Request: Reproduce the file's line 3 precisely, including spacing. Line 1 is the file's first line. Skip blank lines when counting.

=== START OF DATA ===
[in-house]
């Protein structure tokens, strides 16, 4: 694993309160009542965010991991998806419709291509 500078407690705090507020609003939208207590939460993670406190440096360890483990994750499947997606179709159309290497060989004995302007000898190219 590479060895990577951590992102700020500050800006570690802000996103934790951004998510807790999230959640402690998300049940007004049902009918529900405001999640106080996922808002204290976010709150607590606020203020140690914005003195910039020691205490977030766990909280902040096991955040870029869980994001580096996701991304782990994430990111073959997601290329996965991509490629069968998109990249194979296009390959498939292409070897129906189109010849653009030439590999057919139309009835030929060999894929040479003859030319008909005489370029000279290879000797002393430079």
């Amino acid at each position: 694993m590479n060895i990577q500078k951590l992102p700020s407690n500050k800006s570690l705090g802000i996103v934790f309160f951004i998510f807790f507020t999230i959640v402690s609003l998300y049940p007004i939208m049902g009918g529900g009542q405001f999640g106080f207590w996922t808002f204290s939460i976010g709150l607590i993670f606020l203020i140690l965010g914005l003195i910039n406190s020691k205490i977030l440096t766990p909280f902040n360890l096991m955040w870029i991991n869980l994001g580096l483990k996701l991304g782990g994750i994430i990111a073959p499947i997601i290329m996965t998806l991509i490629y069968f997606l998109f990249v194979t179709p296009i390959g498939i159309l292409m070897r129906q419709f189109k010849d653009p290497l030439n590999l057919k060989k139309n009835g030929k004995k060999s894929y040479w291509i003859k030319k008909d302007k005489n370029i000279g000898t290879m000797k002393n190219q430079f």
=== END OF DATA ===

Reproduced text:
């Amino acid at each position: 694993m590479n060895i990577q500078k951590l992102p700020s407690n500050k800006s570690l705090g802000i996103v934790f309160f951004i998510f807790f507020t999230i959640v402690s609003l998300y049940p007004i939208m049902g009918g529900g009542q405001f999640g106080f207590w996922t808002f204290s939460i976010g709150l607590i993670f606020l203020i140690l965010g914005l003195i910039n406190s020691k205490i977030l440096t766990p909280f902040n360890l096991m955040w870029i991991n869980l994001g580096l483990k996701l991304g782990g994750i994430i990111a073959p499947i997601i290329m996965t998806l991509i490629y069968f997606l998109f990249v194979t179709p296009i390959g498939i159309l292409m070897r129906q419709f189109k010849d653009p290497l030439n590999l057919k060989k139309n009835g030929k004995k060999s894929y040479w291509i003859k030319k008909d302007k005489n370029i000279g000898t290879m000797k002393n190219q430079f």